Level of evidence
Level IV—retrospective case series.
Developmental hip dysplasia; Demographics; Gender; Race; Laterality; Birth presentation
To determine the most up-to-date theory on the aetiology of Panner’s disease, to form a consensus on the assessment of radiographs and to evaluate clinical outcome in order to summarise the best available evidence for diagnosis and treatment.
A review of studies to date on Panner’s disease. Studies were eligible if: (1) the study provided criteria for defining Panner’s disease in order to eliminate confounding data on other radiographic entities that were mistakenly grouped and presented as Panner’s disease; (2) original data of at least one patient was presented; (3) manuscripts were written in English, German or Dutch; and (4) a full-text article was available. Animal studies, reviews and expert opinions were not included. Because the majority of the studies were case reports, we did not use an overall scoring system to evaluate methodological quality.
Twenty-three articles reporting on Panner’s disease were included. Most cases of Panner’s disease were unilateral in distribution and occurred in boys during the first decade of life. In general, conservative treatment is advised for Panner’s disease. Panner’s disease is a self-limiting disease and the majority of patients heal without clinical impairment.
Based on the results of this review, Panner’s disease should be treated conservatively. Uniform names and descriptions of signs on radiographs would help to make the correct diagnosis. Since Panner’s disease is very rare, higher quality studies are not likely to be performed and, thus, this review provides the best level of evidence on the current knowledge about Panner’s disease.
Osteochondrosis; Panner’s disease; Elbow pain
Pediatric pelvic fractures are associated with high-energy trauma and injury to other systems, leading to an increased incidence of complication and mortality. Previous studies analyzed the pediatric population as a whole, including both children and adolescents. The purpose of this study was to examine whether adolescents with pelvic fracture have different complication and mortality rates compared to younger children and adults.
Using the National Trauma Data Bank, 37,784 patients below the age of 55 years with pelvic fractures were identified and divided into children (age <13 years), adolescents (age 13–17 years), and adults (age >17 years). Descriptive statistics and bivariate and multivariate analyses were performed.
Children had an increased odds of death [odds ratio (OR) 2.29, 95 % confidence interval (CI) 1.96–2.67] and complications (OR 1.36, 95 % CI 1.20–1.55), whereas adolescents had a decrease in odds of death (OR 0.89, 95 % CI 0.74–1.06) and complications (OR 0.70, 95 % CI 0.61–0.81) compared to the adult population.
Adolescents with pelvic fractures exhibit a different physiologic response to the children and adult populations. This emphasizes the need to distinguish these subpopulations in future epidemiological research and treatment planning.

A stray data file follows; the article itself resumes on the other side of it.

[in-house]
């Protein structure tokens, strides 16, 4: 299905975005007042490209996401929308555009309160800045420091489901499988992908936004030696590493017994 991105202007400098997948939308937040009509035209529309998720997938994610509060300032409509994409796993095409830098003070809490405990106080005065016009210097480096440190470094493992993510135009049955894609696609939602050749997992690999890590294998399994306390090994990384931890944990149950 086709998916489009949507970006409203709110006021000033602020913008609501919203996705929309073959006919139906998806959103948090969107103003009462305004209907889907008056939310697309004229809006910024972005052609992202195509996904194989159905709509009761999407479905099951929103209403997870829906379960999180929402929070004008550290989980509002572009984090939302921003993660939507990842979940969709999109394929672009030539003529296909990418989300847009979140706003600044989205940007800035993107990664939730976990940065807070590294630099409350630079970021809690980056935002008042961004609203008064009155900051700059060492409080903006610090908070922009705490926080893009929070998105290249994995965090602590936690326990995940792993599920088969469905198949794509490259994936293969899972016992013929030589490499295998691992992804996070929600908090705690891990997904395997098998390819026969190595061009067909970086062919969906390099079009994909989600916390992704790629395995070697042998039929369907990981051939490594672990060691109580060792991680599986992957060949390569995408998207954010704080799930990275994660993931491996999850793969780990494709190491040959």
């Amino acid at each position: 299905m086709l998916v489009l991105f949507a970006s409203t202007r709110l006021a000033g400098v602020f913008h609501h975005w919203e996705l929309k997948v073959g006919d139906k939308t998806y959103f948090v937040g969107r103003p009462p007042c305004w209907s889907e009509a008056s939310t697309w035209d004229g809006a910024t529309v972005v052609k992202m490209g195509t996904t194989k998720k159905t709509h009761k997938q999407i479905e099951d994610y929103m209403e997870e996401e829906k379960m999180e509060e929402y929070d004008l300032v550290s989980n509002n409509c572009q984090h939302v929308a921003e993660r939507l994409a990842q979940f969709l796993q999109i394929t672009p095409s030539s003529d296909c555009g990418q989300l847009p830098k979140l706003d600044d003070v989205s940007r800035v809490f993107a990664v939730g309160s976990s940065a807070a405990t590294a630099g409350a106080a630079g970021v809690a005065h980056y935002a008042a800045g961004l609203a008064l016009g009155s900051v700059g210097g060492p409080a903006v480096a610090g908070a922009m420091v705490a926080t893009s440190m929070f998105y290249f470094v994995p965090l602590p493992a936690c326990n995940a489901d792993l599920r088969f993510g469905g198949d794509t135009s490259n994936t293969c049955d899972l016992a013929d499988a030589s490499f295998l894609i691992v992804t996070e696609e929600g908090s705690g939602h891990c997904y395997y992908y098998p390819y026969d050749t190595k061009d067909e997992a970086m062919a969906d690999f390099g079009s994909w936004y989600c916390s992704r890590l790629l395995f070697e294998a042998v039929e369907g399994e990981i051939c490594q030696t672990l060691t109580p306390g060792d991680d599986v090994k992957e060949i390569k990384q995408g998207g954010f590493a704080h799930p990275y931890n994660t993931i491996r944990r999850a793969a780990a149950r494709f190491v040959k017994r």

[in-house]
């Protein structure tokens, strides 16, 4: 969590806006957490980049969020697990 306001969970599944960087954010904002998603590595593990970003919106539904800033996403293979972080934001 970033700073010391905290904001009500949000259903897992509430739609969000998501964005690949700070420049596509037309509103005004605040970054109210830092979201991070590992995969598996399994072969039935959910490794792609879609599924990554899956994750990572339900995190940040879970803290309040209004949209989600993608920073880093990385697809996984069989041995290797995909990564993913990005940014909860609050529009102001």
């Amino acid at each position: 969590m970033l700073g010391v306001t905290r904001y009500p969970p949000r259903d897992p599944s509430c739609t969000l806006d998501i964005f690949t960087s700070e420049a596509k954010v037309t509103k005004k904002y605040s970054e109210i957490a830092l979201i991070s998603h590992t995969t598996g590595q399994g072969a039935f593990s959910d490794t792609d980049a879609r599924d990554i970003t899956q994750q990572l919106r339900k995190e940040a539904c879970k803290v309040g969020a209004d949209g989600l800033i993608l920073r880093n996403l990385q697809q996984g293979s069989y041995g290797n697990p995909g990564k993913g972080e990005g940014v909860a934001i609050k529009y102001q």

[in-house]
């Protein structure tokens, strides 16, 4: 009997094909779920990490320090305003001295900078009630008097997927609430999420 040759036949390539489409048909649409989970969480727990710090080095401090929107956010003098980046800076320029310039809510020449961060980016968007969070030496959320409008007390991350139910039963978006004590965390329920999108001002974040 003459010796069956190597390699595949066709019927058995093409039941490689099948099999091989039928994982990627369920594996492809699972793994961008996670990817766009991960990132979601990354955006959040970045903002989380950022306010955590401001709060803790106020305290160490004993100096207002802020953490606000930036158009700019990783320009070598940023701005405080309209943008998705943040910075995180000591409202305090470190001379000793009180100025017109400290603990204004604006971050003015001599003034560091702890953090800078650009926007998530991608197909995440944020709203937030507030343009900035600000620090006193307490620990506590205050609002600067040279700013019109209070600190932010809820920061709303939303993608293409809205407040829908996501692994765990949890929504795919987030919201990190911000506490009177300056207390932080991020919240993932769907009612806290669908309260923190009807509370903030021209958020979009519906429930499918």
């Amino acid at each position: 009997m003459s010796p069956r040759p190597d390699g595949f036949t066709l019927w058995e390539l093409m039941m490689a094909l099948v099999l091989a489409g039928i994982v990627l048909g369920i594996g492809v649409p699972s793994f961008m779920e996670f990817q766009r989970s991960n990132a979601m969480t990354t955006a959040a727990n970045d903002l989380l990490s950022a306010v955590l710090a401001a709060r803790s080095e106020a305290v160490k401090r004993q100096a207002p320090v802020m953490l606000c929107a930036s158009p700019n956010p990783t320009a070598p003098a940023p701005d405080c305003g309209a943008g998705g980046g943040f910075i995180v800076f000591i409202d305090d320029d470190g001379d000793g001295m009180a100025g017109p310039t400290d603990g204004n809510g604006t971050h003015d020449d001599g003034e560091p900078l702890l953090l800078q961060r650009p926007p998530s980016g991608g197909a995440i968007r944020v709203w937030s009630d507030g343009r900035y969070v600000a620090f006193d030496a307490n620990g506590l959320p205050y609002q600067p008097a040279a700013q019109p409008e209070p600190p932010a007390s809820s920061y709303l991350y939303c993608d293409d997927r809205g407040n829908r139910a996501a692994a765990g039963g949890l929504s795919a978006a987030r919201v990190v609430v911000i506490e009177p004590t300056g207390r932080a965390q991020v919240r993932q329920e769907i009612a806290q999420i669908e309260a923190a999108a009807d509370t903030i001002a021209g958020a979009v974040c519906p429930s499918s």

Pelvic fractures; Adolescents; Children; Pediatric; Outcomes; National Trauma Data Bank
The manipulations, casts, and Botox® method for treating idiopathic clubfoot is an alternative non-surgical treatment method. Botox®-induced reversible muscle paralysis of the gastrocsoleus enables a physician to manipulate and cast the clubfoot in greater dorsiflexion. Ultrasound is incorporated during the early treatment stages to monitor the underlying physiology of the muscle–tendon unit following Botox®.
Ultrasonographic evaluation was performed parallel to a double-blind randomized control trial administering Botox® or placebo to correct clubfoot. Patients underwent two-dimensional ultrasound to monitor the length changes to the gastrocsoleus and Achilles tendon unit at two time points: pre-injection (baseline) and 6 weeks post-blinded injection. Gastrocsoleus and Achilles tendon length measurements were analyzed among placebo, Botox® and contralateral controls using repeated measures ANOVA.
The baseline gastrocsoleus length of the clubfoot (322.4 pixels) before blinded injection appears shorter than controls (337.5 pixels), but fails to reach significance (p = 0.05). The complex length within each of the three treatment groups displayed no significant change between baseline and 6 weeks. The complex–tendon ratio and muscle–tendon ratio of the Botox® treatment group was significantly decreased compared to controls (p = 0.049 and 0.042, respectively). Briefly, when expressed as a proportion, an increase in Achilles tendon length and decrease in gastrocsoleus is observed when clubfeet are treated with Botox®.
Only in the Botox® treatment cohort did the muscle shrink to uncover tendon (seen as a decreased complex–tendon ratio and muscle–tendon ratio) over the 6-week interval to effectively increase tendon length with respect to the unit as a whole.
Electronic supplementary material
The online version of this article (doi:10.1007/s11832-015-0633-4) contains supplementary material, which is available to authorized users.
Clubfoot; Ultrasound; Achilles tendon; Gastrocsoleus; Botox; Onabotulinumtoxin A
Retrospective chart and radiographic review.